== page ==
1911 Encyclopædia Britannica/Resorcin
RESORCIN (meta-dioxybenzene), C6H4(OH)2, one of the dihydric phenols. It is obtained on fusing many resins (galbanum, as afoetida, &c.) with caustic potash, or by the distillation of Brazil-wood extract. It may be prepared synthetically by fusing meta-iodophenol, phenol meta-sulphonic acid, and benzene meta-disulphonic acid with potash; by the action of nitrous acid on meta-amino phenol; or by the action of 10% hydrochloric acid on meta-phenylene diamine (J. Meyer, Ber., 1897, 30, p. 2 569). Many ortho and para-compounds of the aromatic series (for example, the brom-phenols, benzene para-disulphonic acid) also yield resorcin on fusion with caustic potash. It crystallizes from benzene in colourless needles which melt at 119° C. and boil at 276-5° C. (L. Calderon), or 280° C. (C. Graebe), and is readily soluble in water, alcohol and ether, but insoluble in chloroform and carbon bi sulphide. It reduces Fehling’s solution, and ammonia cal silver solutions. It does not form a precipitate with lead acetate solution, as the isomeric pyrocatechin does. Ferric chloride colours its aqueous solution a dark violet, and bromine water precipitates tribromresorcin. Sodium amalgam reduces it to dihydroresorcin, which when heated to 150–160° C. with concentrated baryta solution gives γ-acetylbutyric acid (D. Vorländer); when fused with caustic potash, resorcin yields phloroglucin, pyrocatechin and diresorcin. It condenses with acids or acid chlorides, in the presence of dehydrating agents, to oxyketones, e.g. with zinc chloride and glacial acetic acid at 145° C. it yields resacetophenone (HO)2C6H3·CO·CH3 (M. Nencki and N. Sieber, Jour. prak. Chem., 1881 , 23, p. 147). With the anhydrides of dibasic acids it yields fluoresceins (q.v.). When heated with calcium chloride ammonia to 200° C. it yields meta-dioxydiphenylamine (A. Seyewitz, Bull. Soc. Chim., 1890 , 3, p. 811). With sodium nitrite it forms a water-soluble blue dye, which is turned red by acids, and is used as an indicator, under the name of lacmoid (M. C. Traub and C. Hock, Ber., 1884, 17, p. 2615). It condenses readily with aldehydes, yielding with formaldehyde, on the addition of, a little hydrochloric acid, methylene diresorcin [(HO)2·C6H3]2·CH2, whilst with chloral hydrate, in the presence of potassium bisulphate, it yields the lactone of tetra-oxydiphenyl methane carboxylic acid (J. T. Hewitt and F. G. Pope, Jour. Chem. Soc., 1897, 71, p. 1084). In alcoholic solution it condenses with sodium acetoacetate to form β-methylumbelliferone, C10H8O3 (A. Michael, Jour. prak. Chem., 1888 , 37, 470). With concentrated nitric acid, in the presence of cold concentrated sulphuric acid, it yields trinitro-resorcin (styphnic acid), which forms yellow crystals, exploding violently on rapid heating.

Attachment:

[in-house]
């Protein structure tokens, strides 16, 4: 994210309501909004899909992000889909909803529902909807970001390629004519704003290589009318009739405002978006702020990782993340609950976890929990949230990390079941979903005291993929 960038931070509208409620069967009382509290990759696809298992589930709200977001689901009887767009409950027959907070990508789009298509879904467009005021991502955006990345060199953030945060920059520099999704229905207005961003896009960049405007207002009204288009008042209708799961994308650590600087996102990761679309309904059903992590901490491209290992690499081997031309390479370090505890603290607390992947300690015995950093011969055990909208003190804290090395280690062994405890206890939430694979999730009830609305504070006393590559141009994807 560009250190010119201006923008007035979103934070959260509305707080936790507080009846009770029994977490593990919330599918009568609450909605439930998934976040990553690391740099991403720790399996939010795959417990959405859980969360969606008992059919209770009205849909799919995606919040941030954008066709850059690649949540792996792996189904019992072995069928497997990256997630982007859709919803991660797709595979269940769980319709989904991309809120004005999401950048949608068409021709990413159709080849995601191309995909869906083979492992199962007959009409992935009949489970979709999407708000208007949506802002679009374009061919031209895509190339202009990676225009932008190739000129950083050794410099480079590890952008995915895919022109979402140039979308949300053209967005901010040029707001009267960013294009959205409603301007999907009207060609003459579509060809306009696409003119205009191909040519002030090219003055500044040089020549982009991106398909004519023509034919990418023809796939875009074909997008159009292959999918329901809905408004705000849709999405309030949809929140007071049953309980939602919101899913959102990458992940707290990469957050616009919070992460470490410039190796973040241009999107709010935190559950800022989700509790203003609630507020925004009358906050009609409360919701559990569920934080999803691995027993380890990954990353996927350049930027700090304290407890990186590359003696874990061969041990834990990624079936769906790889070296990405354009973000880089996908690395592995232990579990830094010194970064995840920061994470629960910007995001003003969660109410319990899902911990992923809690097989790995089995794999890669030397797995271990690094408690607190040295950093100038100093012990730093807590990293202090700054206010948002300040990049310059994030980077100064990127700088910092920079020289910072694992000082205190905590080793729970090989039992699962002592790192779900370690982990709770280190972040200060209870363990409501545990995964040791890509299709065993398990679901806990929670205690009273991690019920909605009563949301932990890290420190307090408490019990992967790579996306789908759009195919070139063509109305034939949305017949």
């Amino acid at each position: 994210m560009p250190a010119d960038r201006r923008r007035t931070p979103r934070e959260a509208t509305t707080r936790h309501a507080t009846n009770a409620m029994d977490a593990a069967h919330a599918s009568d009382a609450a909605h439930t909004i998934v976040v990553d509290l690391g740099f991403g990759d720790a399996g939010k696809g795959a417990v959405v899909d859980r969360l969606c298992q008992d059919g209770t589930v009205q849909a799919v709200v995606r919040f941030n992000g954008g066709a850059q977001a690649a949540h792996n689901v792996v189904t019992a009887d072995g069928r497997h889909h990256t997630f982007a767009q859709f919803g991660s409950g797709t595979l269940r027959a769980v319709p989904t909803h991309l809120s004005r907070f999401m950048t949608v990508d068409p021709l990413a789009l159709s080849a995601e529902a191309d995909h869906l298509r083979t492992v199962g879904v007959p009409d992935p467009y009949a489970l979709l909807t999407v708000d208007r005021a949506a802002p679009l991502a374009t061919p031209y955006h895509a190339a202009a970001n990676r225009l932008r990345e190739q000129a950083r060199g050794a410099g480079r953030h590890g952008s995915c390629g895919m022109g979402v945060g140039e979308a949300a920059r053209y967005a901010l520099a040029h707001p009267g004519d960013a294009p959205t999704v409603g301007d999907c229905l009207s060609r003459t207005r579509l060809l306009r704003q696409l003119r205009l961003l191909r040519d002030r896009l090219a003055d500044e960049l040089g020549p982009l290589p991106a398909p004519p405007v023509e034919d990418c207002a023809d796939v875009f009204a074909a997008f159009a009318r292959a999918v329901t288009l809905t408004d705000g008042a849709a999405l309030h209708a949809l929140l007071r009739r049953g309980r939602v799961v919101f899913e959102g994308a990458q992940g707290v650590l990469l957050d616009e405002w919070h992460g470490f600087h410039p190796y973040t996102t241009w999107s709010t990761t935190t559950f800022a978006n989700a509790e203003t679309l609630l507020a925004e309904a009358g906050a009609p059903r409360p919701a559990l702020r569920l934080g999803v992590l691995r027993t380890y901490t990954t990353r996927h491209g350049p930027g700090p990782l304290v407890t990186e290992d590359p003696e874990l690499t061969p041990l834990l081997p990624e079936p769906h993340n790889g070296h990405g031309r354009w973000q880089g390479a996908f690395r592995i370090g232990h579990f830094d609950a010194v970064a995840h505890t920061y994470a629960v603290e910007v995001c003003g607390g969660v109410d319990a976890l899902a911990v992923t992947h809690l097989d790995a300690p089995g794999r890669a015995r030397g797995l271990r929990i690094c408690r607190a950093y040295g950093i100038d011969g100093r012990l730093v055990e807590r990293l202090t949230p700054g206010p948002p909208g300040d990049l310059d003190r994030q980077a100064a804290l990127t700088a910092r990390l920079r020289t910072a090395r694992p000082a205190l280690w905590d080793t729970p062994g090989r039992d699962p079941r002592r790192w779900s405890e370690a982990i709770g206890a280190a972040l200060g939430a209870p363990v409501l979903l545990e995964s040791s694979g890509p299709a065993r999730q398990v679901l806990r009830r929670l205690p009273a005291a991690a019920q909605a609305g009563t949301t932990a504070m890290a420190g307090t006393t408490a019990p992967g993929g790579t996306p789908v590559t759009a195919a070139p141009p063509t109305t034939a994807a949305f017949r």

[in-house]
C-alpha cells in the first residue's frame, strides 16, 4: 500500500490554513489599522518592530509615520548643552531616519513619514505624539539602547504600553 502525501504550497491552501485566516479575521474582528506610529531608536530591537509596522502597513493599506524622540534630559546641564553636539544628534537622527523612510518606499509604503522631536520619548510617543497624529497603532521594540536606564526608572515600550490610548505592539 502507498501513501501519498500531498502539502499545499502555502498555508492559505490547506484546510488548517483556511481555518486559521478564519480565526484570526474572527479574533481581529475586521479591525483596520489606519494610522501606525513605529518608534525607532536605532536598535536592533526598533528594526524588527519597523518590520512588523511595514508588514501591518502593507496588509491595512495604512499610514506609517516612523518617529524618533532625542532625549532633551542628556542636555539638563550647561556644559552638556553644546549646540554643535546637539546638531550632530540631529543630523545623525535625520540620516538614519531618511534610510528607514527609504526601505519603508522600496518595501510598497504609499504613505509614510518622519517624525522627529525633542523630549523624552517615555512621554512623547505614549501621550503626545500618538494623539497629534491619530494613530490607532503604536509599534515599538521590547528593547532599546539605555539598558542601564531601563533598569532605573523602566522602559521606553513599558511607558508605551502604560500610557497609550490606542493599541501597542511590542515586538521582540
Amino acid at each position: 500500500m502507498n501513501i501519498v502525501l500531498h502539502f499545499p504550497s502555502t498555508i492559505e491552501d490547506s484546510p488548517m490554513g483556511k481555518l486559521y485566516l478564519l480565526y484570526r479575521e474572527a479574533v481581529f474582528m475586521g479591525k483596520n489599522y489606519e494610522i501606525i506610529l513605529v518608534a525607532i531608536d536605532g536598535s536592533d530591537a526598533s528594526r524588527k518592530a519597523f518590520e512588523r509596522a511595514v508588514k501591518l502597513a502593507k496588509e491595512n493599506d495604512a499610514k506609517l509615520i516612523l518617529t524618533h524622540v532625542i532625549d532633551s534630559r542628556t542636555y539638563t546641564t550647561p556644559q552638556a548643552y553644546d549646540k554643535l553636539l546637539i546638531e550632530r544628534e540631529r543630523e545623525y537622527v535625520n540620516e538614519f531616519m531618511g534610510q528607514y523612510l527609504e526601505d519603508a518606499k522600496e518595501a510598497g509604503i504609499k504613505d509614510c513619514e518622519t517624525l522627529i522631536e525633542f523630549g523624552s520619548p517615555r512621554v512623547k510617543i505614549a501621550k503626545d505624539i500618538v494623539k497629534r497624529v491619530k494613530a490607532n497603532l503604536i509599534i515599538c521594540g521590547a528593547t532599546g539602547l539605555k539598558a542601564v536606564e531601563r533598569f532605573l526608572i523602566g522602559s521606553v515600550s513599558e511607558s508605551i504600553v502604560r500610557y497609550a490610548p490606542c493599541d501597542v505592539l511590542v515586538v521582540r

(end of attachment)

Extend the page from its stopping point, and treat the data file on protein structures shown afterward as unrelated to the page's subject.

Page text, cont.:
In medicine, resorcin, which is official in the United States under the name of resorcinol, was formerly used as an anti pyre tic, but it has been given up. The dose is 2 to 8 grs. Used externally it is an antiseptic and disinfectant, and is used 5 to 10% in ointments in the treatment of chronic skin diseases 'such as psoriasis and eczema of a' sub-acute character. Weak, watery solutions of resorcin (10 or 15 grs. to the ounce) are useful in allaying the itching in erythematous eczema. A 2% solution used as a spray has been used with marked effect in hay fever and in whooping-cough. In the latter disease 10 minims of the 2% solution has been given internally. It has also been employed in the treatment of gastric ulcer in doses of 2 to 4 grs. in pill, and is said to be analgesic and haemostatic in its action. In large doses it is a poison causing giddiness, deafness, salivation, sweating and convulsions. It is also worked up in certain medicated soaps. Mono-acetyl resorcin, C6H4(OH)·O·COCH3, is used under the name of “euresol.”
Resazurin, C12H7NO4, obtained by the action of nitrous acid on resorcin (P. Weselsky and R. Benedikt, Monats., 1880, 1, p. 889), forms small dark red crystals 'possessing a greenish metallic glance. When dissolved in concentrated sulphuric acid and warmed to 210° C., the solution on pouring' into water yields a precipitate of resorufin, C12H7NO3, an oxyphenoxazone, which is insoluble in water, but is readily soluble in hot concentrated hydrochloric acid, and in solutions of caustic alkalis. The alkaline solutions are of a rose-red colour and show a cinnabar-red fluorescence. A tetrabromresorufin is used as a dye-stuff under the name of Fluorescent Resorcin Blue.
Thioresorcin is obtained by the action of zinc and hydrochloric acid on the chloride of benzene meta-disulphonic acid. It melts at 27° C. and boils at 243° C. Resorcin disrilphonic Acid (HO)2C6H2(HSO3)2, is a deliquescent mass obtained by the action of sulphuric acid on resorcin (H. Fischer, Monats., 1881, 2, p. 321). It is easily soluble in water and decomposes when heated to 100° C.